If you live in Northern Indian you know spring was late coming in 2018. I’m told that Indiana farmers are concerned about the abundance of rain that keep them out of their fields. I go to sleep each night to the song, “The Farmer Feeds them all.” Here are the words of this reminding song Click here for the words pictures and music. If you want to hear the song sung in country style click here.
This forenoon it was rainy, but I believe it will be clear enough for me to ride my scooter to the grocery store for avocados. The avocado is the prime ingredient for my evening smoothee. Cousin Nate and Kathy Lehman used their iphone for a face to face telephone call this morning. He sent me by email the title of a book he recommends. It is: “What about Now?” By Gina Lake, available on Amazon. We are reading “Radical Happiness” also by Gina Lake. I also recommend any book by Gina.”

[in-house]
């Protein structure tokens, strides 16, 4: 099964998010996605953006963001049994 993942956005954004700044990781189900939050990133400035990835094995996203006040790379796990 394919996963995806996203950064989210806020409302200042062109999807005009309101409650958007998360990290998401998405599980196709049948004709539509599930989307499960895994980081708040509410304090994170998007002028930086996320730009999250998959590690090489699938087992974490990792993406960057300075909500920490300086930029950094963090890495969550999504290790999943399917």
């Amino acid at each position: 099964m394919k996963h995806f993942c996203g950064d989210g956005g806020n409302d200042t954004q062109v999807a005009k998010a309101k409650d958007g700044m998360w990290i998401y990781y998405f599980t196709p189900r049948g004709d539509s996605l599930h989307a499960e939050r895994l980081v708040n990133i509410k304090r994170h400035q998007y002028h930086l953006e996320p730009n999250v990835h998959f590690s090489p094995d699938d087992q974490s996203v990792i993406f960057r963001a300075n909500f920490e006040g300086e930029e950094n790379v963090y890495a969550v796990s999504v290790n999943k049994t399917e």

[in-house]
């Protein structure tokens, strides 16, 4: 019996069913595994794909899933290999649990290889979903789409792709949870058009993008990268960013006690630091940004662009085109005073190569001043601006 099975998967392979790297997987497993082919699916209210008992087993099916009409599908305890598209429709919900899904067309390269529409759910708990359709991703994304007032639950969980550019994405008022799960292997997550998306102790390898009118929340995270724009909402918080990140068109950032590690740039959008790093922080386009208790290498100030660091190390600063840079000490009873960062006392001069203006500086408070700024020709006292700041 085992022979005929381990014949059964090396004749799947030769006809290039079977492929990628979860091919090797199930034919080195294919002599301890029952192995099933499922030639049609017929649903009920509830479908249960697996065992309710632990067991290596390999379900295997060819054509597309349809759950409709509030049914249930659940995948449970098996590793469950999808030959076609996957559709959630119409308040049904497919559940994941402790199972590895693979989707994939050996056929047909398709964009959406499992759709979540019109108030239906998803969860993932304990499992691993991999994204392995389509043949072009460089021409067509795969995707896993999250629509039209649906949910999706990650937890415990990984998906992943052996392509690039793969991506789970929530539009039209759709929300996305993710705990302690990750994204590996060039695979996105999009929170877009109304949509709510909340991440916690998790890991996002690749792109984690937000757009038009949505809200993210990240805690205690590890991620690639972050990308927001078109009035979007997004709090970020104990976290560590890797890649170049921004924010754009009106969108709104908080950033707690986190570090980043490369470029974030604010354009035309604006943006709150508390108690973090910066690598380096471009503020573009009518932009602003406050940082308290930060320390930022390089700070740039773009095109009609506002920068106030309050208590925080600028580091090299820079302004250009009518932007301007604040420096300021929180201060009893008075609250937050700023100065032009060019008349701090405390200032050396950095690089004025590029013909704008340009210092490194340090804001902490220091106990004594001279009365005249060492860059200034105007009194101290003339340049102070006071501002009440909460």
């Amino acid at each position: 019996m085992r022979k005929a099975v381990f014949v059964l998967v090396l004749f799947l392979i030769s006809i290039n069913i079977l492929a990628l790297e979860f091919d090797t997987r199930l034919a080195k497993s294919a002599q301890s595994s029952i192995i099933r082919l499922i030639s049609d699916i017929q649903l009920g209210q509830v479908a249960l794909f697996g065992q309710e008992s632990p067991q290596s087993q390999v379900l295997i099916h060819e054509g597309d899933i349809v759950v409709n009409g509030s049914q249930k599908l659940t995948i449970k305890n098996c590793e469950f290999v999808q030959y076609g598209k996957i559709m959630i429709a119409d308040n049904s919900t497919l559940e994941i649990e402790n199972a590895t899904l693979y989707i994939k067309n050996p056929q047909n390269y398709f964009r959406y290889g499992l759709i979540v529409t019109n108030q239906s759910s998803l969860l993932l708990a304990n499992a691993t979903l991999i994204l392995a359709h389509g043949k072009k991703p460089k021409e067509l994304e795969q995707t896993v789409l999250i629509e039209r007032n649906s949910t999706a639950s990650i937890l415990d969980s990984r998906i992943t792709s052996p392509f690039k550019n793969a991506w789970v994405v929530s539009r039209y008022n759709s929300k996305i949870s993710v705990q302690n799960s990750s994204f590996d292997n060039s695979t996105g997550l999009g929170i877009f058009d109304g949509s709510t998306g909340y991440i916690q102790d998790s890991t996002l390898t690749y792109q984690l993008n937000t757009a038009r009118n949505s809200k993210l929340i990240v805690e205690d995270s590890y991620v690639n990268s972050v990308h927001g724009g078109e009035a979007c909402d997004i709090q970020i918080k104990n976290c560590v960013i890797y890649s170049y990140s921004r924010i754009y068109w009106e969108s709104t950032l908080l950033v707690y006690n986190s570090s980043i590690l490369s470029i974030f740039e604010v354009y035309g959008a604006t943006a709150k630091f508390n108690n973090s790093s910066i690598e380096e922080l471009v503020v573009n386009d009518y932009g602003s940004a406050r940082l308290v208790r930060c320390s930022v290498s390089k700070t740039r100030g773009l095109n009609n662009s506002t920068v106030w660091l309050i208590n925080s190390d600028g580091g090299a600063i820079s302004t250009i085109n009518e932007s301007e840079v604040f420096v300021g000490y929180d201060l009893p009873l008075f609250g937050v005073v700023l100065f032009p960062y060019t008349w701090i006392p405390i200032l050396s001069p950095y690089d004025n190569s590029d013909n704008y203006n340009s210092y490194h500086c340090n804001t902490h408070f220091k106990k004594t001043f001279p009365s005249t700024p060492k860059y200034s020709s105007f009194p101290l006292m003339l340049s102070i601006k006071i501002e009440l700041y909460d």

In return I told them about “The Same Different as me” which is the story of an unlikely friendship between a white millionaire art dealer and a black sharecropper who is an illiterate and homeless man who lived on the streets of Fort Worth. These two men were brought together for a life-long friendship by a woman who was forgiving, caring and insightful. The men learned that they were the same despite their vast differences.
Joyce and I read another book that stretched our understanding of cultural differences and scientific dilemmas. The book title is The Immortal Life of Henrietta Lacks. Henrietta produced cancer cells that continued to live and multiply after they were excised from her body. The immortality of her cancer cells gave scientists the opportunity to experiment with them and find cures for many difficult diseases that plague humans. The history of these cells was researched by a persistent white reporter named Rebecca Skloot. This lead her to a small community south of Baltimore, Maryland.
Joyce and I have each lived a long time. In 2000 the average life in the USA was 77; in 2015 the average span was 79 years. Joyce is older than that and so am I. As we read about Henrietta Lacks we wondered if the immortality of her cancer cells has anything to do with our longevity.